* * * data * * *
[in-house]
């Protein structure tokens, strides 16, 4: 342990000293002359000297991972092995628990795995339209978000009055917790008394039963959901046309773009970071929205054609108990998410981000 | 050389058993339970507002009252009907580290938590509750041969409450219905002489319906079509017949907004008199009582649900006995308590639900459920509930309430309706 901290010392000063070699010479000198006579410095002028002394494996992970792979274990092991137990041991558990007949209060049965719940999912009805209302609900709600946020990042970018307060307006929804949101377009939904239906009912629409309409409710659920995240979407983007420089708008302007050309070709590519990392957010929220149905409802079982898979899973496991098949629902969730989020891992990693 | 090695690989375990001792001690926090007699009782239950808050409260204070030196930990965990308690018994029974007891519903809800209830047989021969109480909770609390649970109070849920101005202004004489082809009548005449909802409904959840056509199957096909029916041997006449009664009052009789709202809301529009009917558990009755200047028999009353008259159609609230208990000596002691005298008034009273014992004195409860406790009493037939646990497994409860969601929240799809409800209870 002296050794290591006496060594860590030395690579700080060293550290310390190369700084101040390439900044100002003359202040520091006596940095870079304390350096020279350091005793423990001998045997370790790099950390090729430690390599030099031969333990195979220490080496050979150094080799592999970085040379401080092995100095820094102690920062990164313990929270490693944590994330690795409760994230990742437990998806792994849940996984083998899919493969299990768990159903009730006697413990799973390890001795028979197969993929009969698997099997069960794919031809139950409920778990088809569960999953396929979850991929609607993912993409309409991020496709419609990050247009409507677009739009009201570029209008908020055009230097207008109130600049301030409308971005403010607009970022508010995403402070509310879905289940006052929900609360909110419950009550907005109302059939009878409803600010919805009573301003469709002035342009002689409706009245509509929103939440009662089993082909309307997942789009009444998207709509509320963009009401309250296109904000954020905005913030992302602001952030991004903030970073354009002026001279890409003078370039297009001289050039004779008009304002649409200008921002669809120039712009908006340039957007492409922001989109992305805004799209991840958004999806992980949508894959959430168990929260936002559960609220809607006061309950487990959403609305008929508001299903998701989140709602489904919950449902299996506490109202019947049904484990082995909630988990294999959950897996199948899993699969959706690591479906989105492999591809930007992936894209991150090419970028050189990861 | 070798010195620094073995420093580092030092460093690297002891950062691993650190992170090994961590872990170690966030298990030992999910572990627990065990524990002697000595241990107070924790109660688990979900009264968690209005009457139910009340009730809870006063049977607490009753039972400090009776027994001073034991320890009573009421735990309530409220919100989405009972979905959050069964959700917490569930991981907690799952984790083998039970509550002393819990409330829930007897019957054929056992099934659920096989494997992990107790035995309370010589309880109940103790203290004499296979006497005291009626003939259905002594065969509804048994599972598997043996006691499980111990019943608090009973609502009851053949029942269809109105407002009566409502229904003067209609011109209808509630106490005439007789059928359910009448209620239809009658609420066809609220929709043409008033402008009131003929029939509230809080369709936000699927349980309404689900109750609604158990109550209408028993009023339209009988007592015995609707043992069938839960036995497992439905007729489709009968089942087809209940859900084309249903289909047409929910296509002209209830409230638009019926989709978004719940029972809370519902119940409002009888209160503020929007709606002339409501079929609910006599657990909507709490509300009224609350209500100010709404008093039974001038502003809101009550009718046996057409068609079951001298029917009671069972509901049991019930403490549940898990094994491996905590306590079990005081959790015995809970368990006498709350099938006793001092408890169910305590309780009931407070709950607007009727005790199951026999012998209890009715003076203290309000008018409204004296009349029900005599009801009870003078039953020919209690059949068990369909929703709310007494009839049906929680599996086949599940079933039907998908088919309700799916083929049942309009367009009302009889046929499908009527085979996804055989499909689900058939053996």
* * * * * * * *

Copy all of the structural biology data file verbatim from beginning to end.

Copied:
[in-house]
């Protein structure tokens, strides 16, 4: 342990000293002359000297991972092995628990795995339209978000009055917790008394039963959901046309773009970071929205054609108990998410981000 | 050389058993339970507002009252009907580290938590509750041969409450219905002489319906079509017949907004008199009582649900006995308590639900459920509930309430309706 901290010392000063070699010479000198006579410095002028002394494996992970792979274990092991137990041991558990007949209060049965719940999912009805209302609900709600946020990042970018307060307006929804949101377009939904239906009912629409309409409710659920995240979407983007420089708008302007050309070709590519990392957010929220149905409802079982898979899973496991098949629902969730989020891992990693 | 090695690989375990001792001690926090007699009782239950808050409260204070030196930990965990308690018994029974007891519903809800209830047989021969109480909770609390649970109070849920101005202004004489082809009548005449909802409904959840056509199957096909029916041997006449009664009052009789709202809301529009009917558990009755200047028999009353008259159609609230208990000596002691005298008034009273014992004195409860406790009493037939646990497994409860969601929240799809409800209870 002296050794290591006496060594860590030395690579700080060293550290310390190369700084101040390439900044100002003359202040520091006596940095870079304390350096020279350091005793423990001998045997370790790099950390090729430690390599030099031969333990195979220490080496050979150094080799592999970085040379401080092995100095820094102690920062990164313990929270490693944590994330690795409760994230990742437990998806792994849940996984083998899919493969299990768990159903009730006697413990799973390890001795028979197969993929009969698997099997069960794919031809139950409920778990088809569960999953396929979850991929609607993912993409309409991020496709419609990050247009409507677009739009009201570029209008908020055009230097207008109130600049301030409308971005403010607009970022508010995403402070509310879905289940006052929900609360909110419950009550907005109302059939009878409803600010919805009573301003469709002035342009002689409706009245509509929103939440009662089993082909309307997942789009009444998207709509509320963009009401309250296109904000954020905005913030992302602001952030991004903030970073354009002026001279890409003078370039297009001289050039004779008009304002649409200008921002669809120039712009908006340039957007492409922001989109992305805004799209991840958004999806992980949508894959959430168990929260936002559960609220809607006061309950487990959403609305008929508001299903998701989140709602489904919950449902299996506490109202019947049904484990082995909630988990294999959950897996199948899993699969959706690591479906989105492999591809930007992936894209991150090419970028050189990861 | 070798010195620094073995420093580092030092460093690297002891950062691993650190992170090994961590872990170690966030298990030992999910572990627990065990524990002697000595241990107070924790109660688990979900009264968690209005009457139910009340009730809870006063049977607490009753039972400090009776027994001073034991320890009573009421735990309530409220919100989405009972979905959050069964959700917490569930991981907690799952984790083998039970509550002393819990409330829930007897019957054929056992099934659920096989494997992990107790035995309370010589309880109940103790203290004499296979006497005291009626003939259905002594065969509804048994599972598997043996006691499980111990019943608090009973609502009851053949029942269809109105407002009566409502229904003067209609011109209808509630106490005439007789059928359910009448209620239809009658609420066809609220929709043409008033402008009131003929029939509230809080369709936000699927349980309404689900109750609604158990109550209408028993009023339209009988007592015995609707043992069938839960036995497992439905007729489709009968089942087809209940859900084309249903289909047409929910296509002209209830409230638009019926989709978004719940029972809370519902119940409002009888209160503020929007709606002339409501079929609910006599657990909507709490509300009224609350209500100010709404008093039974001038502003809101009550009718046996057409068609079951001298029917009671069972509901049991019930403490549940898990094994491996905590306590079990005081959790015995809970368990006498709350099938006793001092408890169910305590309780009931407070709950607007009727005790199951026999012998209890009715003076203290309000008018409204004296009349029900005599009801009870003078039953020919209690059949068990369909929703709310007494009839049906929680599996086949599940079933039907998908088919309700799916083929049942309009367009009302009889046929499908009527085979996804055989499909689900058939053996």